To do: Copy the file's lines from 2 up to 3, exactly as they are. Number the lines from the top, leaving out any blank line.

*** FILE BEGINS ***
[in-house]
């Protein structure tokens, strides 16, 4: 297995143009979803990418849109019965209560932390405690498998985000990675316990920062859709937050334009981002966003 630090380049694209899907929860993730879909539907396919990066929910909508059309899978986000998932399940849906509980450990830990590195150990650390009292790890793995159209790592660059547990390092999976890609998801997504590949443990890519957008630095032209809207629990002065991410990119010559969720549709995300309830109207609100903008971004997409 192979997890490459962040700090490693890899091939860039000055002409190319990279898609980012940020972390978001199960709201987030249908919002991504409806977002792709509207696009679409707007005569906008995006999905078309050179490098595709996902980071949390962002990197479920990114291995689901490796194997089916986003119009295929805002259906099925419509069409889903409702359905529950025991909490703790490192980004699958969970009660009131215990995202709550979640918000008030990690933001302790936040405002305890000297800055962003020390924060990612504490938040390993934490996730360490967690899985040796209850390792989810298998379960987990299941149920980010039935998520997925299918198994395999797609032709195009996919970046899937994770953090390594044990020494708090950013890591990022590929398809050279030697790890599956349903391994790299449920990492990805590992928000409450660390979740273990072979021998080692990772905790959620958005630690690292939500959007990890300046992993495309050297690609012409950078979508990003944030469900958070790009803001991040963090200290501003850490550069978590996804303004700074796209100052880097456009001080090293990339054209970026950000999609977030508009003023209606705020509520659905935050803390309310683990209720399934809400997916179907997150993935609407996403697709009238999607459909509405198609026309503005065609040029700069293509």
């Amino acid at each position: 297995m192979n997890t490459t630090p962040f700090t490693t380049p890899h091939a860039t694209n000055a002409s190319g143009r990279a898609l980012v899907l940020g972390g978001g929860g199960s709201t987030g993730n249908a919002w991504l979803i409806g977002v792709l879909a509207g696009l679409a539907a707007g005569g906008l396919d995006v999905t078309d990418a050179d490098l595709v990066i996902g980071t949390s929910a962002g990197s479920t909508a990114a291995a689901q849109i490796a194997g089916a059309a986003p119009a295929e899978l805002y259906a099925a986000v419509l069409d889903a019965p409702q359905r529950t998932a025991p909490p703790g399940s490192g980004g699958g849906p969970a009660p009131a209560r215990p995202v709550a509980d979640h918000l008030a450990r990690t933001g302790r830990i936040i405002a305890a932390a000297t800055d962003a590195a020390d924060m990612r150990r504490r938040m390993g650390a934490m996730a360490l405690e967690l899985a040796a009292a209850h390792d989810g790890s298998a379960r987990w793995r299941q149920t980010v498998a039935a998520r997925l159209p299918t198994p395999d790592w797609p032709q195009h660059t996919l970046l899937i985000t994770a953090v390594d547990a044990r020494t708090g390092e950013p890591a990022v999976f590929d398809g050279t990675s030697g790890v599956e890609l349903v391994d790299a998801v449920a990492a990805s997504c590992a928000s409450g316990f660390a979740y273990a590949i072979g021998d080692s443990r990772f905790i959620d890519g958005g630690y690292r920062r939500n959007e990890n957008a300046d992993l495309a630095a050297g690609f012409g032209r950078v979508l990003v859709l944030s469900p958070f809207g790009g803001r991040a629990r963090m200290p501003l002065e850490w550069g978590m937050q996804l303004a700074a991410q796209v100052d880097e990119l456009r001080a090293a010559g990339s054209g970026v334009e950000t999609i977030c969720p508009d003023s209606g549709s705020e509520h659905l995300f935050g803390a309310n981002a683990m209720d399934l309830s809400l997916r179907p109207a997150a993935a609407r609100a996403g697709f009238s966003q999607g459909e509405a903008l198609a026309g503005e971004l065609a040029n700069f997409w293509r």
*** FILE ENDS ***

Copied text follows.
């Protein structure tokens, strides 16, 4: 297995143009979803990418849109019965209560932390405690498998985000990675316990920062859709937050334009981002966003 630090380049694209899907929860993730879909539907396919990066929910909508059309899978986000998932399940849906509980450990830990590195150990650390009292790890793995159209790592660059547990390092999976890609998801997504590949443990890519957008630095032209809207629990002065991410990119010559969720549709995300309830109207609100903008971004997409 192979997890490459962040700090490693890899091939860039000055002409190319990279898609980012940020972390978001199960709201987030249908919002991504409806977002792709509207696009679409707007005569906008995006999905078309050179490098595709996902980071949390962002990197479920990114291995689901490796194997089916986003119009295929805002259906099925419509069409889903409702359905529950025991909490703790490192980004699958969970009660009131215990995202709550979640918000008030990690933001302790936040405002305890000297800055962003020390924060990612504490938040390993934490996730360490967690899985040796209850390792989810298998379960987990299941149920980010039935998520997925299918198994395999797609032709195009996919970046899937994770953090390594044990020494708090950013890591990022590929398809050279030697790890599956349903391994790299449920990492990805590992928000409450660390979740273990072979021998080692990772905790959620958005630690690292939500959007990890300046992993495309050297690609012409950078979508990003944030469900958070790009803001991040963090200290501003850490550069978590996804303004700074796209100052880097456009001080090293990339054209970026950000999609977030508009003023209606705020509520659905935050803390309310683990209720399934809400997916179907997150993935609407996403697709009238999607459909509405198609026309503005065609040029700069293509």
């Amino acid at each position: 297995m192979n997890t490459t630090p962040f700090t490693t380049p890899h091939a860039t694209n000055a002409s190319g143009r990279a898609l980012v899907l940020g972390g978001g929860g199960s709201t987030g993730n249908a919002w991504l979803i409806g977002v792709l879909a509207g696009l679409a539907a707007g005569g906008l396919d995006v999905t078309d990418a050179d490098l595709v990066i996902g980071t949390s929910a962002g990197s479920t909508a990114a291995a689901q849109i490796a194997g089916a059309a986003p119009a295929e899978l805002y259906a099925a986000v419509l069409d889903a019965p409702q359905r529950t998932a025991p909490p703790g399940s490192g980004g699958g849906p969970a009660p009131a209560r215990p995202v709550a509980d979640h918000l008030a450990r990690t933001g302790r830990i936040i405002a305890a932390a000297t800055d962003a590195a020390d924060m990612r150990r504490r938040m390993g650390a934490m996730a360490l405690e967690l899985a040796a009292a209850h390792d989810g790890s298998a379960r987990w793995r299941q149920t980010v498998a039935a998520r997925l159209p299918t198994p395999d790592w797609p032709q195009h660059t996919l970046l899937i985000t994770a953090v390594d547990a044990r020494t708090g390092e950013p890591a990022v999976f590929d398809g050279t990675s030697g790890v599956e890609l349903v391994d790299a998801v449920a990492a990805s997504c590992a928000s409450g316990f660390a979740y273990a590949i072979g021998d080692s443990r990772f905790i959620d890519g958005g630690y690292r920062r939500n959007e990890n957008a300046d992993l495309a630095a050297g690609f012409g032209r950078v979508l990003v859709l944030s469900p958070f809207g790009g803001r991040a629990r963090m200290p501003l002065e850490w550069g978590m937050q996804l303004a700074a991410q796209v100052d880097e990119l456009r001080a090293a010559g990339s054209g970026v334009e950000t999609i977030c969720p508009d003023s209606g549709s705020e509520h659905l995300f935050g803390a309310n981002a683990m209720d399934l309830s809400l997916r179907p109207a997150a993935a609407r609100a996403g697709f009238s966003q999607g459909e509405a903008l198609a026309g503005e971004l065609a040029n700069f997409w293509r």